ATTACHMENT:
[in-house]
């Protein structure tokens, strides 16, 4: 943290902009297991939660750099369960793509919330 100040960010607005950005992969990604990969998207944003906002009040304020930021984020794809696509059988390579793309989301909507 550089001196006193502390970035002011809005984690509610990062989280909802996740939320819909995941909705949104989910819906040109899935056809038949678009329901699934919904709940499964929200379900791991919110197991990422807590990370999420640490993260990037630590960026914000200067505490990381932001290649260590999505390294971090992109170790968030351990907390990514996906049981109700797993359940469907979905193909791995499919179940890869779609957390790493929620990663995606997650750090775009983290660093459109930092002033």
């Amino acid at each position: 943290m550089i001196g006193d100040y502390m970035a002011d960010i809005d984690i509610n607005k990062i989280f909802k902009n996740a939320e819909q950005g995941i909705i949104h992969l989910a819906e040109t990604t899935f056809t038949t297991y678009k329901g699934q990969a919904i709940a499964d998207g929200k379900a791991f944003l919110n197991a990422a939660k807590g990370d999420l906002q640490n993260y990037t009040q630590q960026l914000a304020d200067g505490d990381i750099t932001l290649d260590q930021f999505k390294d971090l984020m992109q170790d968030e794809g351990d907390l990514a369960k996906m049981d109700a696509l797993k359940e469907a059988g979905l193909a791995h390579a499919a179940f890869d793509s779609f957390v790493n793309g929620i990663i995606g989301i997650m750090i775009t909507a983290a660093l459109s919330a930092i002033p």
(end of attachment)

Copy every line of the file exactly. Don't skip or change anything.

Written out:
[in-house]
């Protein structure tokens, strides 16, 4: 943290902009297991939660750099369960793509919330 100040960010607005950005992969990604990969998207944003906002009040304020930021984020794809696509059988390579793309989301909507 550089001196006193502390970035002011809005984690509610990062989280909802996740939320819909995941909705949104989910819906040109899935056809038949678009329901699934919904709940499964929200379900791991919110197991990422807590990370999420640490993260990037630590960026914000200067505490990381932001290649260590999505390294971090992109170790968030351990907390990514996906049981109700797993359940469907979905193909791995499919179940890869779609957390790493929620990663995606997650750090775009983290660093459109930092002033």
């Amino acid at each position: 943290m550089i001196g006193d100040y502390m970035a002011d960010i809005d984690i509610n607005k990062i989280f909802k902009n996740a939320e819909q950005g995941i909705i949104h992969l989910a819906e040109t990604t899935f056809t038949t297991y678009k329901g699934q990969a919904i709940a499964d998207g929200k379900a791991f944003l919110n197991a990422a939660k807590g990370d999420l906002q640490n993260y990037t009040q630590q960026l914000a304020d200067g505490d990381i750099t932001l290649d260590q930021f999505k390294d971090l984020m992109q170790d968030e794809g351990d907390l990514a369960k996906m049981d109700a696509l797993k359940e469907a059988g979905l193909a791995h390579a499919a179940f890869d793509s779609f957390v790493n793309g929620i990663i995606g989301i997650m750090i775009t909507a983290a660093l459109s919330a930092i002033p």